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WCIT 2002: Telstra backs broadband

WCIT 2002: Telstra backs broadband

Telstra today announced details of a $50 million stimulus package for the Australian broadband market and called on industry to invest in the initiative.

Speaking at the World Congress on Information Technology (WCIT 2002) Telstra chief executive Ziggy Switkowski said the package covers three initiatives including a Broadband Development Fund.

Telstra will contribute $10 million to the fund over two years and a further $15 million over five years, matching dollar-for dollar contributions from industry.

Switkowski said industry participants likely to commercially benefit from broadband use in Australia are Microsoft, Computer Associates and Silicon Graphics.

He said the development fund would be administered by a board made up of government, Telstra and industry representatives.

The board would oversee grants to local educational institutions and local developers and businesses for the development of tools and technologies to promote efficient broadband in areas of digital subscriber line (DSL), satellite and cable. This could include video streaming and video on demand.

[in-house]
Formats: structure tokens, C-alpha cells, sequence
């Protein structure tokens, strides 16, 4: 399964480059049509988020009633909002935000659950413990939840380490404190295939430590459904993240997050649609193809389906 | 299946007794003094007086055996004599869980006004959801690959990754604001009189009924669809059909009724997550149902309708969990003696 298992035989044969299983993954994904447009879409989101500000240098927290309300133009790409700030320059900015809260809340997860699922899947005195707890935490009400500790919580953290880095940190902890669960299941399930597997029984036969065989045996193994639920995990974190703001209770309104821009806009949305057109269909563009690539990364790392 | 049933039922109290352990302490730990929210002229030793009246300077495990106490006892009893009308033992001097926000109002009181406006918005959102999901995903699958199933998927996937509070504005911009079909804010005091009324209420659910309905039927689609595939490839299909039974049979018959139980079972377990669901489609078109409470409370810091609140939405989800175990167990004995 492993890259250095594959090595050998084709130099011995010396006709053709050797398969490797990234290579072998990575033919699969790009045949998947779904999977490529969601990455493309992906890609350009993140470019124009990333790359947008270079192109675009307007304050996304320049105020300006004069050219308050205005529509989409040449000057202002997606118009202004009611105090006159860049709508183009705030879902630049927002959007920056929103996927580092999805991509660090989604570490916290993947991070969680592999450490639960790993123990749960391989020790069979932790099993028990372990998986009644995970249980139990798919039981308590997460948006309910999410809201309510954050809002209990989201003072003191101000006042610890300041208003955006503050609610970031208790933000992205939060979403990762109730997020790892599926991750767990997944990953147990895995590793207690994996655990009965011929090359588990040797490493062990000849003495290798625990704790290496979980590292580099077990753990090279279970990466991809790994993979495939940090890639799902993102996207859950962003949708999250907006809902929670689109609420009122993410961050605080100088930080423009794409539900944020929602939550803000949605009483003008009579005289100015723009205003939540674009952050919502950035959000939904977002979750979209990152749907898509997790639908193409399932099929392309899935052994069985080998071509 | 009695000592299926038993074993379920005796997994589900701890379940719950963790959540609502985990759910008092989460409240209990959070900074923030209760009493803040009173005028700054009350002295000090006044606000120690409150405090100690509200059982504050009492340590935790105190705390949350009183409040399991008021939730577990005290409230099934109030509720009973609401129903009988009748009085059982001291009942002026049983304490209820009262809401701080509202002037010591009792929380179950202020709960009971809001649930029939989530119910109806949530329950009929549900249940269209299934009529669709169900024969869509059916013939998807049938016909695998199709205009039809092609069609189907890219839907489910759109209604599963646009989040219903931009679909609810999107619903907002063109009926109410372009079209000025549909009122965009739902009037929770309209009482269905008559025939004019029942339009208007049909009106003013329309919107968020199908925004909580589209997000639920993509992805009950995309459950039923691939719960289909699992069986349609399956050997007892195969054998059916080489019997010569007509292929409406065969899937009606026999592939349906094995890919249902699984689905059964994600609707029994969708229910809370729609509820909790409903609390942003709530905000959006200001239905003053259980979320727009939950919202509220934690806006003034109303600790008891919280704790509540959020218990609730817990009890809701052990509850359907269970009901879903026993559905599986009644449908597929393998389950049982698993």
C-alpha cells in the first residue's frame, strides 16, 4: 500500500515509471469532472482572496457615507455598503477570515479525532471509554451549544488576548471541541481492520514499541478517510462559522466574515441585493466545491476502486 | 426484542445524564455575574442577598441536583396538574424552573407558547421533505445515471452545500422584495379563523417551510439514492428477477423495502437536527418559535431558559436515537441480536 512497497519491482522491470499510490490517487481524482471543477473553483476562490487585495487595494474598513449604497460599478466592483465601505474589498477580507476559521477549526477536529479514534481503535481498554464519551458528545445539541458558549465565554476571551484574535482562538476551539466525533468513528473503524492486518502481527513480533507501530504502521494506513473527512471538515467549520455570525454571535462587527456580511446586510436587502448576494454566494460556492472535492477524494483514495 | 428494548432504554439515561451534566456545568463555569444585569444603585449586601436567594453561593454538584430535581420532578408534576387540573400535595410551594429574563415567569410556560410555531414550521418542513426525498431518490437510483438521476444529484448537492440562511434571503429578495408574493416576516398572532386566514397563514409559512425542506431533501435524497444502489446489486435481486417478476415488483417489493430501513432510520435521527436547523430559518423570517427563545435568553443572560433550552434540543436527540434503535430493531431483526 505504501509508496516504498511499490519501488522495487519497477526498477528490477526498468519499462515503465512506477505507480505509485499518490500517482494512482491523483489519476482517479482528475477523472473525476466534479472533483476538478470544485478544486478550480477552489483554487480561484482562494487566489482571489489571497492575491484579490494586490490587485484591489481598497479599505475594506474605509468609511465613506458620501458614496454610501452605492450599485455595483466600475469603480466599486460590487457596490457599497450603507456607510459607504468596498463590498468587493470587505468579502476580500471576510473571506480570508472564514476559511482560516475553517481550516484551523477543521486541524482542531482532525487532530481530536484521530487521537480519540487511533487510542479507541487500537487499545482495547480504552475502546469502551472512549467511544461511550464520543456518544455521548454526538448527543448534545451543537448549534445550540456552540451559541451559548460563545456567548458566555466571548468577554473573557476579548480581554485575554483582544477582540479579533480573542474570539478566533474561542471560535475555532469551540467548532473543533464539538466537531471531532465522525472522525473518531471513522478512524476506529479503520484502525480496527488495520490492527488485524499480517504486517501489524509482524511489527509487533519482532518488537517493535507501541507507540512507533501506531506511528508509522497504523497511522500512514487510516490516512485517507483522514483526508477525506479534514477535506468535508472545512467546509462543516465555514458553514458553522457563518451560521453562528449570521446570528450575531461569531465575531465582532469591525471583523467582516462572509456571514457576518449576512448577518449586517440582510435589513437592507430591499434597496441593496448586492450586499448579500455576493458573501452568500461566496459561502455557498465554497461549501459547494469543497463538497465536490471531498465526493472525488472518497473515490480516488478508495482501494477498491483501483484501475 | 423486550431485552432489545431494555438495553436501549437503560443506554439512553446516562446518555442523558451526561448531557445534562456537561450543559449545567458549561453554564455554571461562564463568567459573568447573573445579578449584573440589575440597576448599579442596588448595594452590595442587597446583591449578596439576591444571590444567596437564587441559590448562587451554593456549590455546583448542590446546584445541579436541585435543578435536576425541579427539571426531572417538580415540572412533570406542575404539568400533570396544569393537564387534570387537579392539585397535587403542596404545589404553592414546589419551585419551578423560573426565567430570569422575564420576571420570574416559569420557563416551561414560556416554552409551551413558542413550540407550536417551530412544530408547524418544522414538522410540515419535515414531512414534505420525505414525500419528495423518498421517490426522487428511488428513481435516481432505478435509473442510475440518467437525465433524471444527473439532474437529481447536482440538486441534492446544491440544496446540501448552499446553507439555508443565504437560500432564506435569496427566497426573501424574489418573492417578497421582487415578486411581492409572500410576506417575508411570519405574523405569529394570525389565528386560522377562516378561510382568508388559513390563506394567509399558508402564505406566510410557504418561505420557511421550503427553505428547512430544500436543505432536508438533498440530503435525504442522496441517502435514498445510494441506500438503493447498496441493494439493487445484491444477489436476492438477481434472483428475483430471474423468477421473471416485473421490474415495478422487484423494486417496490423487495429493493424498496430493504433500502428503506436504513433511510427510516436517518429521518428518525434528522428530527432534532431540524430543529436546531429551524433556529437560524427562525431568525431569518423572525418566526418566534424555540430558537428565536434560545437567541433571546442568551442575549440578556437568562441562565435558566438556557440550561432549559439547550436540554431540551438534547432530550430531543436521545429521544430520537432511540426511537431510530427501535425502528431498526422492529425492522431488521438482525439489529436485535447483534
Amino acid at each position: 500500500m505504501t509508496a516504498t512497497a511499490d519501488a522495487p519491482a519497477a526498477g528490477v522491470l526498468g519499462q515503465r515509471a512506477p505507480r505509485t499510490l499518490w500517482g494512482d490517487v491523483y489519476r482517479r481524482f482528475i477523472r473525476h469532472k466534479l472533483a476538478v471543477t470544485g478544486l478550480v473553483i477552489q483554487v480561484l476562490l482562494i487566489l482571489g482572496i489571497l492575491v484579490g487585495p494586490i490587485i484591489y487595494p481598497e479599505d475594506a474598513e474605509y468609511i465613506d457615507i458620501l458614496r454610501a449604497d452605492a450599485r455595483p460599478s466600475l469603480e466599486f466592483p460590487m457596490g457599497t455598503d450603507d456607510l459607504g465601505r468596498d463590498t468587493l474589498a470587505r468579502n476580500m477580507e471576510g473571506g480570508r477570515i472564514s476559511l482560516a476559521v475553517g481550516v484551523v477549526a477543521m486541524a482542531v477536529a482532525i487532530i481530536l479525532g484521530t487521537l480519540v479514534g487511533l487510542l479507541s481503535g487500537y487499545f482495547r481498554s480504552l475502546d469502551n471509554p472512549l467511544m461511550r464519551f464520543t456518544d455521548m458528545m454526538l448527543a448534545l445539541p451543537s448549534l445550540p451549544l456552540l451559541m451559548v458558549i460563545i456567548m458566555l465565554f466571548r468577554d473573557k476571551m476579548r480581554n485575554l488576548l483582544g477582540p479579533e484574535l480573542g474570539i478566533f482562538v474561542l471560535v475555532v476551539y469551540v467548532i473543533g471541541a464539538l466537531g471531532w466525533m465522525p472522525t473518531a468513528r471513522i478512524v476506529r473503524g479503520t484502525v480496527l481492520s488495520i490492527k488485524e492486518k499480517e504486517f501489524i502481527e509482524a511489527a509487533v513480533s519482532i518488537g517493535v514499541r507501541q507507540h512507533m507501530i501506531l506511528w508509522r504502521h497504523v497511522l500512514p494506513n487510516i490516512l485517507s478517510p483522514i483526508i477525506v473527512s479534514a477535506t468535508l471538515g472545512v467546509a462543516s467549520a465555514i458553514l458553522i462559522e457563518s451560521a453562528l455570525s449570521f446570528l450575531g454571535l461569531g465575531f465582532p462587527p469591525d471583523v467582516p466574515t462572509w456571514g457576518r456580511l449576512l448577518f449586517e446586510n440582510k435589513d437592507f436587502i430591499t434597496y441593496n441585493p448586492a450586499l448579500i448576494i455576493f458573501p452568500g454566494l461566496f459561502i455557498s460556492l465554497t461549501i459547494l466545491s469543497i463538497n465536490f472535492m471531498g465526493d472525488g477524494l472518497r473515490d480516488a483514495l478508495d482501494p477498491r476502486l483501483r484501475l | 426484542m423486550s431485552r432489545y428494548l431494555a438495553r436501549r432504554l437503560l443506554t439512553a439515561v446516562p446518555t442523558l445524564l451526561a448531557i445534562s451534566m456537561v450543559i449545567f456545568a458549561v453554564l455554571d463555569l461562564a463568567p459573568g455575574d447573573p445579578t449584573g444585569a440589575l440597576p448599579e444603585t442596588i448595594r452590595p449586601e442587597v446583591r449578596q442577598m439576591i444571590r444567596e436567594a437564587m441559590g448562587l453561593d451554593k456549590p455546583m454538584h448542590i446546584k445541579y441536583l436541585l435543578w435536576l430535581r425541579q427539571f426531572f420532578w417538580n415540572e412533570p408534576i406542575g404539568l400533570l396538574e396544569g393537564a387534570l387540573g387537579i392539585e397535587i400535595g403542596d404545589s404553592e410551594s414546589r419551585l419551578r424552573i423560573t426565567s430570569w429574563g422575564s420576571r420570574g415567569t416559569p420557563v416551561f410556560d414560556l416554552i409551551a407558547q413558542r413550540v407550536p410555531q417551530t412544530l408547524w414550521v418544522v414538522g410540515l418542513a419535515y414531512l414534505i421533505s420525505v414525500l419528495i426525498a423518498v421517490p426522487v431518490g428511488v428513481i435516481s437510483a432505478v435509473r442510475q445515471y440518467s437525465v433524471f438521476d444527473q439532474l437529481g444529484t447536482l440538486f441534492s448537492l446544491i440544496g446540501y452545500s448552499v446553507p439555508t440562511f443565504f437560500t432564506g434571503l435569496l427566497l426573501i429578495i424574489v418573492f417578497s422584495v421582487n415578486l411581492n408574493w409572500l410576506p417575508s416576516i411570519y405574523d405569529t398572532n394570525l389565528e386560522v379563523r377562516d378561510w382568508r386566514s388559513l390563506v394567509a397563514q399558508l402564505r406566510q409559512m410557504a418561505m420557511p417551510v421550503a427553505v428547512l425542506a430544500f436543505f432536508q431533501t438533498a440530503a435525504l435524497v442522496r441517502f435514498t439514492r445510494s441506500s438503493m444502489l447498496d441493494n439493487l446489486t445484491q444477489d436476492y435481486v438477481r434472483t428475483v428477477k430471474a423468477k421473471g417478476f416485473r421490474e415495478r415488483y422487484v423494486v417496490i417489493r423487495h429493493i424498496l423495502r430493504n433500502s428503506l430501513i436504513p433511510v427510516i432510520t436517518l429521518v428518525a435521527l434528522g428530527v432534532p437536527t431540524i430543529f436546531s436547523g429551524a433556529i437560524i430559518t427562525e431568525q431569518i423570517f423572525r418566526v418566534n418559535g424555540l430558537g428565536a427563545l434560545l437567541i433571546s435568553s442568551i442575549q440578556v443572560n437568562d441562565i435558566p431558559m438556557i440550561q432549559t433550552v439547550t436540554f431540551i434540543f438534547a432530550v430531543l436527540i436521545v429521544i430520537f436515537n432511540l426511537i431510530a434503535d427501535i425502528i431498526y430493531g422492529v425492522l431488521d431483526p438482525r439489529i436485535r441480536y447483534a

In a second initiative, Telstra will contribute international bandwidth up to a value of $10 million, which will be split across development projects requiring bandwidth between Australian and Asian centres, and usage by local educational institutions and between Australian and Asian centres for educational applications.

Telstra will contribute an additional $10 million in the form of international bandwidth to be used by sunrise industries which are bandwidth-intensive and whose growth serves the national interest.

This $20 million total bandwidth contribution, over two years, will be administered by the board, and Telstra is encouraging other international carriers with operations in Australia to make similar contributions.

The third part to Telstra's total spending package is $5 million on an educative advertising campaign featuring the benefits of Internet and broadband by both business and consumers.

Dr Switkowski said that Telstra believed the current phase of growth of the Australian broadband market was nearing completion characterised by the "early adopters" taking up both the cable and asymmetric DSL services.

"Through a combination of satellite, our rollout of ADSL to more than 650 exchanges and our HFC network which passes 2.5 million homes, broadband is available across the whole country," he said.


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